A hacked result could mean the difference between an Olympic gold medal and an athlete watching the award ceremony from the sidelines.
As sporting events increasingly go digital — from the stadium systems to scorekeeping — experts warn those systems can be hacked.
The Berkeley Center for Long-Term Cybersecurity released new research on Tuesday that says hackers could disrupt everything from ticketing to announcement systems in an effort to cause chaos or win medals at massive sporting events.
The study focused on the Olympic Games over the next 10 to 15 years. The research is backed in part by the Los Angeles Organizing Committee for the Olympic and Paralympic Games 2028.
The California city is hosting the summer Olympics in just over a decade.
Current cybersecurity efforts are still largely focused on areas like protecting websites or email accounts. Betsy Cooper, executive director of the Berkeley Center for Long-Term Cybersecurity and the paper’s lead author, said people should consider a broader range of threats.
“The worst thing that most people think about happening is ‘What if the website goes down?'” she said. “But just as we’ve seen in the 2016 election, you have to be really creative in thinking about the types of implications that someone [may] impose on a major sporting event.”
The report lists eight key areas of risk for Olympic meddling, including hacks on photo or video replays, athlete care, transportation, and panic-inducing actions. In the not-too-distant future, the report says, the world might see a headline like this one: “Austrian Swimmer Allegedly Hired Hacker to Gain Access to Competitors’ Email.”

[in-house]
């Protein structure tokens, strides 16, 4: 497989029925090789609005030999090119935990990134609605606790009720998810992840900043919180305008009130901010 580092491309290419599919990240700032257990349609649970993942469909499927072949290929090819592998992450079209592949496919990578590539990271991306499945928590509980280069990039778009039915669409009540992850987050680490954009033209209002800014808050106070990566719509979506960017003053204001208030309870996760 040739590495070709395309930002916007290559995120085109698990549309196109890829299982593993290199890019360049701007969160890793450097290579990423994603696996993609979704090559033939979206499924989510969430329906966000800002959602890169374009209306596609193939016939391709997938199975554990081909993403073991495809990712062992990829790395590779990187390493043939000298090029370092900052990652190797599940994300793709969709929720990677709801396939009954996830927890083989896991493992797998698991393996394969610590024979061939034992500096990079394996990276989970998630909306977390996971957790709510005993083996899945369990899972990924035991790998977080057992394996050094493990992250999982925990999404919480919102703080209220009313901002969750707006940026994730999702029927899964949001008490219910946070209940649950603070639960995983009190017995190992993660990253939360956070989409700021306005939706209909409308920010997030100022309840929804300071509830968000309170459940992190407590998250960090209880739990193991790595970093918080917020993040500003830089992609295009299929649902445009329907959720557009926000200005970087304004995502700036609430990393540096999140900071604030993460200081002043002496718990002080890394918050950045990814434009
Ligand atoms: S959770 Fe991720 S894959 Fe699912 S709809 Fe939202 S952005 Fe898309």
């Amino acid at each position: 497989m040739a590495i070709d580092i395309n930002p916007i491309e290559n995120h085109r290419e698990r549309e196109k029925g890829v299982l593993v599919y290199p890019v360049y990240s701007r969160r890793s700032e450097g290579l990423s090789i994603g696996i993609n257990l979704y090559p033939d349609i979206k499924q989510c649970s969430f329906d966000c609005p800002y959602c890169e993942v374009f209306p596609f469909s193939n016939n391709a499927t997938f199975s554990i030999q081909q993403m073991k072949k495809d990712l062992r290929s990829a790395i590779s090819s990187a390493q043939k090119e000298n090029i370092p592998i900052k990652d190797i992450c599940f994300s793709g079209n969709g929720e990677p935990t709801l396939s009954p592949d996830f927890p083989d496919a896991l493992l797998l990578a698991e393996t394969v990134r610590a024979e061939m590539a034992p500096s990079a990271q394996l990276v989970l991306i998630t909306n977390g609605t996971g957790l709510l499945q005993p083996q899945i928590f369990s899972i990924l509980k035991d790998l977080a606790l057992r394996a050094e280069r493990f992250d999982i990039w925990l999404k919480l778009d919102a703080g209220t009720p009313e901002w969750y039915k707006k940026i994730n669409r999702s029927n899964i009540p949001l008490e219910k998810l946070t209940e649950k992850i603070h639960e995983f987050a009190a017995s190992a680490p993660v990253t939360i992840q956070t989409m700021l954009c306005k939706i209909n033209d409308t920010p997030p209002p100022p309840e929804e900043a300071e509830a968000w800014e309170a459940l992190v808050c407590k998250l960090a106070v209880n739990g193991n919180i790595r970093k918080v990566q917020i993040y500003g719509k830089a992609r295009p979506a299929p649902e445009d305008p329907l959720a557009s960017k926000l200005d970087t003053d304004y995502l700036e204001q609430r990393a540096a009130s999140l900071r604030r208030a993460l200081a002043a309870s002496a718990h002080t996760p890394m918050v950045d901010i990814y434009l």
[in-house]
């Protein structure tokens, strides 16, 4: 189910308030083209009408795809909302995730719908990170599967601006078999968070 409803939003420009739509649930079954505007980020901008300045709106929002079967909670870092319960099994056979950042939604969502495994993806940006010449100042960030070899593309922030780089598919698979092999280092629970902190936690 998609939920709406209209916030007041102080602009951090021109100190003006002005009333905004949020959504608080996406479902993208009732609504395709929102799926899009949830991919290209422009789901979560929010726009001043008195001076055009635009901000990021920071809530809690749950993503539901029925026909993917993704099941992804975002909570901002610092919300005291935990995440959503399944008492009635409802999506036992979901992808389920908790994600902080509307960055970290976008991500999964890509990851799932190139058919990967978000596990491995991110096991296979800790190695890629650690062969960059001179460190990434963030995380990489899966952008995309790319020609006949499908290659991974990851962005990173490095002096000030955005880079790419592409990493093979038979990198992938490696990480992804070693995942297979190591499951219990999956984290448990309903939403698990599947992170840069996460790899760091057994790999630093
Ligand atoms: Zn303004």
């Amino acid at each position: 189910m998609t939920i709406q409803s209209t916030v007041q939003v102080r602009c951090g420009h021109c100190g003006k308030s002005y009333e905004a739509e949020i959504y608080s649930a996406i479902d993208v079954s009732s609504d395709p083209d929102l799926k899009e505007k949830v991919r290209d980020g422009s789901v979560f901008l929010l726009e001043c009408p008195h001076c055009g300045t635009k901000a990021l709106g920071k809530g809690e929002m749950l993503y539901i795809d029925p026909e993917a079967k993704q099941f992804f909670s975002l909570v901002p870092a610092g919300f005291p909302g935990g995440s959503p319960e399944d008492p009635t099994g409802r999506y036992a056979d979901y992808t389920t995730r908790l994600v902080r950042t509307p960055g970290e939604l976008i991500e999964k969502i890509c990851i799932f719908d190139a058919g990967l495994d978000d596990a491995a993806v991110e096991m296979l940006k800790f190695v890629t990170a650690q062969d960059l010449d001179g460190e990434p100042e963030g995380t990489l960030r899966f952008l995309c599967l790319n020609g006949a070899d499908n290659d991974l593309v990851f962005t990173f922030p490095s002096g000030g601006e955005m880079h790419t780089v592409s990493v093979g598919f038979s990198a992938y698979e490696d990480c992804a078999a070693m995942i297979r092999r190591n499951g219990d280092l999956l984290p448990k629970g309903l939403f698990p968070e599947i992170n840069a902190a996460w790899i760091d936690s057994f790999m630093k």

The Olympics is ostensibly a neutral platform but is often politicized or manipulated. During the Cold War, attention focused largely on the the U.S. and Russia competition. In 1972, a group of Palestinian terrorists kidnapped and eventually killed 11 Israeli Olympic team members at the Munich Olympics. In 2016, the former head of Russia’s anti-doping laboratory exposed a state-run drug program designed to make Russian athletes win at the 2014 Sochi Olympics.
Sports is already a focus of hackers. Last year, Russian hackers leaked medical data related to 25 Olympic athletes. Organizations and websites affiliated with the Rio Olympics experienced distributed denial of service (DDoS) attacks in the summer of 2016. Hackers targeted the 2014 World Cup in Brazil. The hacker group Anonymous launched a DDoS attack on the Formula 1 website in 2012.
Machines monitor a lot of sporting activity, and in one sport, computerized decision making is the norm. A system called Hawk-Eye is used in major sports like tennis and lets players challenge whether the ball was in or out. The digital technology’s decision overrules the human umpire.
“If somebody could get into the Hawk-Eye system and manipulate the way it makes decisions, it could actually affect the outcome of the sport,” Cooper said. “As we include more digital technologies into sports and use them to detect false starts and to measure the amplitude of a jump, we also incorporate new vectors of possible risk.”
Cooper says attackers could also use hacks to cause physical harm. For example, a terrorist hacker could put messages on a scoreboard that cause people to panic and rush out of the stadium.
Cooper hopes the research helps people better understand the potential risks of adding digital technologies to sports without weighing the consequences.
“In events like sports, like elections, like all sorts of systems in our world, we need to start thinking about cybersecurity as something everyone has a role to play in, not just the IT manager,” she said.